Torrance

South Bay Neighborhoods

Torrance


Torrance is a city in the South Bay (southwestern) region of Los Angeles County, California, United States. Torrance has 1.5 miles (2.4 km) of beaches on the Pacific Ocean. Torrance has a moderate year-round climate with warm temperatures, sea breezes, low humidity and an average rainfall of 12.55 inches per year.

Since its incorporation in 1921, Torrance has grown rapidly. Its estimated 2013 population was 147,478. This residential and light high-tech industries city has 90,000 street trees and 30 city parks. Known for its low crime rates, the city consistently ranks among the safest cities in Los Angeles County. Torrance is the birthplace of the American Youth Soccer Organization (AYSO). In addition, the city of Torrance has the second-highest percentage of residents of Japanese ancestry in California (8.9%).

 

For Sale

  1. 3 beds, 2 baths
    Home size: 1,214 sq ft
    Lot size: 7,005 sqft
    Year built: 1954
    Days on market: 1

See all New listings in Torrance.
(all data current as of 11/23/2017)

Listing information deemed reliable but not guaranteed. Read full disclaimer.

For Rent

  1. 2 beds, 2 baths
    Home size: 1,298 sq ft
    Year built: 1984
    Days on market: 2

See all New rental listings in Torrance.
(all data current as of 11/23/2017)

Listing information deemed reliable but not guaranteed. Read full disclaimer.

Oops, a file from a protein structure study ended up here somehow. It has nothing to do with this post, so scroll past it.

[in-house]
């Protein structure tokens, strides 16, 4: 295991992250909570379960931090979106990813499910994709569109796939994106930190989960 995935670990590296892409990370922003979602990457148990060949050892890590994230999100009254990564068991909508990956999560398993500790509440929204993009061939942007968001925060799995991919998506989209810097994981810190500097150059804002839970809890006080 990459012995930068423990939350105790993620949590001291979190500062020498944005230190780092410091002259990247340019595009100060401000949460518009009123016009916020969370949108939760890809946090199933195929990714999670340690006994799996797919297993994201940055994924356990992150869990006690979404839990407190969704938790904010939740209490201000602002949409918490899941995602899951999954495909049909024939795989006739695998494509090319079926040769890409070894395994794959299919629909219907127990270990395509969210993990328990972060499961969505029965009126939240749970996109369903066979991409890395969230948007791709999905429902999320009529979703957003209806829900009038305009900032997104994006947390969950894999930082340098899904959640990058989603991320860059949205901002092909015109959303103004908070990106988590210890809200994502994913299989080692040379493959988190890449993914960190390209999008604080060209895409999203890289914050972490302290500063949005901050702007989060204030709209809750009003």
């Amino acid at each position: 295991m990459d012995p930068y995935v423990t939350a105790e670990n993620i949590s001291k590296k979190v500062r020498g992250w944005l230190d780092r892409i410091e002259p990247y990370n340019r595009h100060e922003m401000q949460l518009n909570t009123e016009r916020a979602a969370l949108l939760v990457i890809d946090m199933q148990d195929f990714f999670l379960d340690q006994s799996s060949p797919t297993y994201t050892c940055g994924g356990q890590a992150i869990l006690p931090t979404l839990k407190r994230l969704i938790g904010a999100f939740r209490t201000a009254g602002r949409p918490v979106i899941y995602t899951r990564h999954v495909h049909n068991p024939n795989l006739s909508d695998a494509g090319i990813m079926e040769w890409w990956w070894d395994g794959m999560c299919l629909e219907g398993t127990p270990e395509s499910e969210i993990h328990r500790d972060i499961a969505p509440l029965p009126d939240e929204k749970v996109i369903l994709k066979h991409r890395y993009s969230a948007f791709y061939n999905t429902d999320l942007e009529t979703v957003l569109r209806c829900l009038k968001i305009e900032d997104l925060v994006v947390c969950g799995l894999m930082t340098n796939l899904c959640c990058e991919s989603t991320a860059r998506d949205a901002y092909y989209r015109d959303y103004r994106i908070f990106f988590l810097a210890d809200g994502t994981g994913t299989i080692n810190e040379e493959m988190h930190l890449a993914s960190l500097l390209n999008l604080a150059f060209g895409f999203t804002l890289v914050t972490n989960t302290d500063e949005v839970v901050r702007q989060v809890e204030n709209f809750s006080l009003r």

Primary and secondary schools
Public schools
Torrance Unified School District (TUSD) was established in 1947 and unified in 1948. The district comprises the City of Torrance, bordered by the Palos Verdes Peninsula on the south, the cities of Redondo Beach and Gardena on the north, the City of Los Angeles (Harbor Gateway) on the east and the Pacific Ocean on the west. The district’s jurisdiction includes approximately 21 square miles (54 km2), and it operates 17 elementary schools, eight middle schools, five high schools (one of which is a continuation school), three adult education centers, and a child development center.

Torrance High School is one of the oldest high schools in California, having opened in 1917. The school is a popular filming location.
The Torrance Unified School District’s five high schools are:

Torrance High School
North High School
South High School
West High School
Kurt Shery High School (continuation)